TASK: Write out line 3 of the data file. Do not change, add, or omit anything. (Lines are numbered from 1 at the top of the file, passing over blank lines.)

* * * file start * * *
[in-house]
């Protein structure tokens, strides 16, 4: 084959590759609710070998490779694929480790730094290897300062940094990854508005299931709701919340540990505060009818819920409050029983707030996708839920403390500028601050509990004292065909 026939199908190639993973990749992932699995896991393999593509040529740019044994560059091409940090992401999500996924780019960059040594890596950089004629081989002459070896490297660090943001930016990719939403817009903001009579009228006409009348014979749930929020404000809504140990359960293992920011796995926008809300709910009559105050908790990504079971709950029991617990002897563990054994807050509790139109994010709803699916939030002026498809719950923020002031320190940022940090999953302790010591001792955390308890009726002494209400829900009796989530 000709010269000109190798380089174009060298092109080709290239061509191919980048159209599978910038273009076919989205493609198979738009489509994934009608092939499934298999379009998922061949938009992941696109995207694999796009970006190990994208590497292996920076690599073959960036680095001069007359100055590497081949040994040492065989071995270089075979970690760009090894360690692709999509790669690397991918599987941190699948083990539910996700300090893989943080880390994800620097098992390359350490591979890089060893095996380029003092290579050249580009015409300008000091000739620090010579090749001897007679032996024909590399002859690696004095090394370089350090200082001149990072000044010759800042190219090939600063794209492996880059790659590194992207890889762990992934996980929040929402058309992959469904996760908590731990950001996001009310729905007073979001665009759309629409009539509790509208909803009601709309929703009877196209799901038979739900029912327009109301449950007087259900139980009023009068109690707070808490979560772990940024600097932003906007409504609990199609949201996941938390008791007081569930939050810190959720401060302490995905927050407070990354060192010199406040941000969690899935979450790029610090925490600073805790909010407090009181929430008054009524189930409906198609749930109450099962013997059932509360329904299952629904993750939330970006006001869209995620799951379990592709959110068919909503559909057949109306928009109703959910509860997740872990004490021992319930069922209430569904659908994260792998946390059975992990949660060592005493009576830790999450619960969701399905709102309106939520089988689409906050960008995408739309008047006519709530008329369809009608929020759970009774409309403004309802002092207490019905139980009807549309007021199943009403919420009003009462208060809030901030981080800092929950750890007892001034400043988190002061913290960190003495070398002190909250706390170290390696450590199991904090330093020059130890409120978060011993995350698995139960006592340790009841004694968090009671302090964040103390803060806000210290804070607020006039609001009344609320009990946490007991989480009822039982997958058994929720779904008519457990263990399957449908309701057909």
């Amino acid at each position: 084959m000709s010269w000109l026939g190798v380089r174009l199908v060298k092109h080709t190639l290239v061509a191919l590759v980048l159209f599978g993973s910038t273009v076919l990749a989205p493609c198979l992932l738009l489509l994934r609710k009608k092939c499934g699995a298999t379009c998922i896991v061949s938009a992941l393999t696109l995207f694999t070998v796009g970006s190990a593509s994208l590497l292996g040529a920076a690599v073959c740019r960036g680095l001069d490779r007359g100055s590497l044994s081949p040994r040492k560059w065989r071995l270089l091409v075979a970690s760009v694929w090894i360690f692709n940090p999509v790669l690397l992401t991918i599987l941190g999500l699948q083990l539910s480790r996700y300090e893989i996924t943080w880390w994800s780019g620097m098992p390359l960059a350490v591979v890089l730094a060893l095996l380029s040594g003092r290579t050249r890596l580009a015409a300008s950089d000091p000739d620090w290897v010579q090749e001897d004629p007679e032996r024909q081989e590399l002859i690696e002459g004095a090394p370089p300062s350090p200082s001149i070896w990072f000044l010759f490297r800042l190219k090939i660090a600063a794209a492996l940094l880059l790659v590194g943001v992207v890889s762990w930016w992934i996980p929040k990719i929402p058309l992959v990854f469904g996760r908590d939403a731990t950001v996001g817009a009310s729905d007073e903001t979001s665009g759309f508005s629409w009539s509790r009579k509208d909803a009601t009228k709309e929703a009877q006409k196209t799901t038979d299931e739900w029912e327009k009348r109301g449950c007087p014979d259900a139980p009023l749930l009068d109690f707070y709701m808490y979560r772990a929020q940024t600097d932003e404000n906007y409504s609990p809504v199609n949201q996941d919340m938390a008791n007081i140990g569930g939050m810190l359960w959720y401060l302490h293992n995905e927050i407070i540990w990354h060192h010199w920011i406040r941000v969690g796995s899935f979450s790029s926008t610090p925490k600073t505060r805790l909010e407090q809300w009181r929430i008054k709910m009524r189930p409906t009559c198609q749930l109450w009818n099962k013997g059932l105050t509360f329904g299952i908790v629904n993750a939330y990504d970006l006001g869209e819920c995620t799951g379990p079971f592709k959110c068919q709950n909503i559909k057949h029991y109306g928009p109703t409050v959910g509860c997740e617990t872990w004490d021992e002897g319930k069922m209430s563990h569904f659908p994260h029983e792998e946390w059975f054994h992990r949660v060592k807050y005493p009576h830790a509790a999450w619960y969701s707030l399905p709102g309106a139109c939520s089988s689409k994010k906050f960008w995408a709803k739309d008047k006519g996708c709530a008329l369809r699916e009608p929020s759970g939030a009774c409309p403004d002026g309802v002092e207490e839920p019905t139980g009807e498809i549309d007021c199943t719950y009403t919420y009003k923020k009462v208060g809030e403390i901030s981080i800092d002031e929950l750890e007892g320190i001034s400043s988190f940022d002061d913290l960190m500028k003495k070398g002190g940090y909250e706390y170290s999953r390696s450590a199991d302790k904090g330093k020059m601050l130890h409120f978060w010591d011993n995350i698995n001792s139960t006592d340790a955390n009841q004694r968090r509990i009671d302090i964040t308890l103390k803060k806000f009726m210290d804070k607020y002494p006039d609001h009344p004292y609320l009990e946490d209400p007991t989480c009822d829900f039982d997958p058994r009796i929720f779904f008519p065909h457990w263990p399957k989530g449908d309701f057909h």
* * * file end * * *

């Amino acid at each position: 084959m000709s010269w000109l026939g190798v380089r174009l199908v060298k092109h080709t190639l290239v061509a191919l590759v980048l159209f599978g993973s910038t273009v076919l990749a989205p493609c198979l992932l738009l489509l994934r609710k009608k092939c499934g699995a298999t379009c998922i896991v061949s938009a992941l393999t696109l995207f694999t070998v796009g970006s190990a593509s994208l590497l292996g040529a920076a690599v073959c740019r960036g680095l001069d490779r007359g100055s590497l044994s081949p040994r040492k560059w065989r071995l270089l091409v075979a970690s760009v694929w090894i360690f692709n940090p999509v790669l690397l992401t991918i599987l941190g999500l699948q083990l539910s480790r996700y300090e893989i996924t943080w880390w994800s780019g620097m098992p390359l960059a350490v591979v890089l730094a060893l095996l380029s040594g003092r290579t050249r890596l580009a015409a300008s950089d000091p000739d620090w290897v010579q090749e001897d004629p007679e032996r024909q081989e590399l002859i690696e002459g004095a090394p370089p300062s350090p200082s001149i070896w990072f000044l010759f490297r800042l190219k090939i660090a600063a794209a492996l940094l880059l790659v590194g943001v992207v890889s762990w930016w992934i996980p929040k990719i929402p058309l992959v990854f469904g996760r908590d939403a731990t950001v996001g817009a009310s729905d007073e903001t979001s665009g759309f508005s629409w009539s509790r009579k509208d909803a009601t009228k709309e929703a009877q006409k196209t799901t038979d299931e739900w029912e327009k009348r109301g449950c007087p014979d259900a139980p009023l749930l009068d109690f707070y709701m808490y979560r772990a929020q940024t600097d932003e404000n906007y409504s609990p809504v199609n949201q996941d919340m938390a008791n007081i140990g569930g939050m810190l359960w959720y401060l302490h293992n995905e927050i407070i540990w990354h060192h010199w920011i406040r941000v969690g796995s899935f979450s790029s926008t610090p925490k600073t505060r805790l909010e407090q809300w009181r929430i008054k709910m009524r189930p409906t009559c198609q749930l109450w009818n099962k013997g059932l105050t509360f329904g299952i908790v629904n993750a939330y990504d970006l006001g869209e819920c995620t799951g379990p079971f592709k959110c068919q709950n909503i559909k057949h029991y109306g928009p109703t409050v959910g509860c997740e617990t872990w004490d021992e002897g319930k069922m209430s563990h569904f659908p994260h029983e792998e946390w059975f054994h992990r949660v060592k807050y005493p009576h830790a509790a999450w619960y969701s707030l399905p709102g309106a139109c939520s089988s689409k994010k906050f960008w995408a709803k739309d008047k006519g996708c709530a008329l369809r699916e009608p929020s759970g939030a009774c409309p403004d002026g309802v002092e207490e839920p019905t139980g009807e498809i549309d007021c199943t719950y009403t919420y009003k923020k009462v208060g809030e403390i901030s981080i800092d002031e929950l750890e007892g320190i001034s400043s988190f940022d002061d913290l960190m500028k003495k070398g002190g940090y909250e706390y170290s999953r390696s450590a199991d302790k904090g330093k020059m601050l130890h409120f978060w010591d011993n995350i698995n001792s139960t006592d340790a955390n009841q004694r968090r509990i009671d302090i964040t308890l103390k803060k806000f009726m210290d804070k607020y002494p006039d609001h009344p004292y609320l009990e946490d209400p007991t989480c009822d829900f039982d997958p058994r009796i929720f779904f008519p065909h457990w263990p399957k989530g449908d309701f057909h």